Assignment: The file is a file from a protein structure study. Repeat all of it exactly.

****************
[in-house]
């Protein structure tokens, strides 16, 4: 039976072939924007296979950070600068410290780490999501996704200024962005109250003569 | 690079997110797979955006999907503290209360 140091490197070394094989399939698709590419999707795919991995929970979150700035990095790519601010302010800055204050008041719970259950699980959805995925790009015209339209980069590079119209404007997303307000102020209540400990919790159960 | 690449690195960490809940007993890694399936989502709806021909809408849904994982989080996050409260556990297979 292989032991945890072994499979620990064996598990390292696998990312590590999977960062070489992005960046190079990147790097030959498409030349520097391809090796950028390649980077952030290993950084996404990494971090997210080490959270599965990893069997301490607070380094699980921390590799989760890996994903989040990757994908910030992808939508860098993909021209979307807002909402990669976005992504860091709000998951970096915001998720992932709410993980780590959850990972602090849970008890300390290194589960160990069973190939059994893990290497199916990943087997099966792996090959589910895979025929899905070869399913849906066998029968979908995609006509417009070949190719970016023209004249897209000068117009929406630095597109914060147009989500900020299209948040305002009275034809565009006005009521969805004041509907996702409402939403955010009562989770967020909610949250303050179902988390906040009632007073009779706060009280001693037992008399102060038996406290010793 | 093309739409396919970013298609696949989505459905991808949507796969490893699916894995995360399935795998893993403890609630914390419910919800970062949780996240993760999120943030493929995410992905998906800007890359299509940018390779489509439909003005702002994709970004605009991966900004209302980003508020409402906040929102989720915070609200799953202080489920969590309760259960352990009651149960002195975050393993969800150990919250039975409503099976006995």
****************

[in-house]
């Protein structure tokens, strides 16, 4: 039976072939924007296979950070600068410290780490999501996704200024962005109250003569 | 690079997110797979955006999907503290209360 140091490197070394094989399939698709590419999707795919991995929970979150700035990095790519601010302010800055204050008041719970259950699980959805995925790009015209339209980069590079119209404007997303307000102020209540400990919790159960 | 690449690195960490809940007993890694399936989502709806021909809408849904994982989080996050409260556990297979 292989032991945890072994499979620990064996598990390292696998990312590590999977960062070489992005960046190079990147790097030959498409030349520097391809090796950028390649980077952030290993950084996404990494971090997210080490959270599965990893069997301490607070380094699980921390590799989760890996994903989040990757994908910030992808939508860098993909021209979307807002909402990669976005992504860091709000998951970096915001998720992932709410993980780590959850990972602090849970008890300390290194589960160990069973190939059994893990290497199916990943087997099966792996090959589910895979025929899905070869399913849906066998029968979908995609006509417009070949190719970016023209004249897209000068117009929406630095597109914060147009989500900020299209948040305002009275034809565009006005009521969805004041509907996702409402939403955010009562989770967020909610949250303050179902988390906040009632007073009779706060009280001693037992008399102060038996406290010793 | 093309739409396919970013298609696949989505459905991808949507796969490893699916894995995360399935795998893993403890609630914390419910919800970062949780996240993760999120943030493929995410992905998906800007890359299509940018390779489509439909003005702002994709970004605009991966900004209302980003508020409402906040929102989720915070609200799953202080489920969590309760259960352990009651149960002195975050393993969800150990919250039975409503099976006995």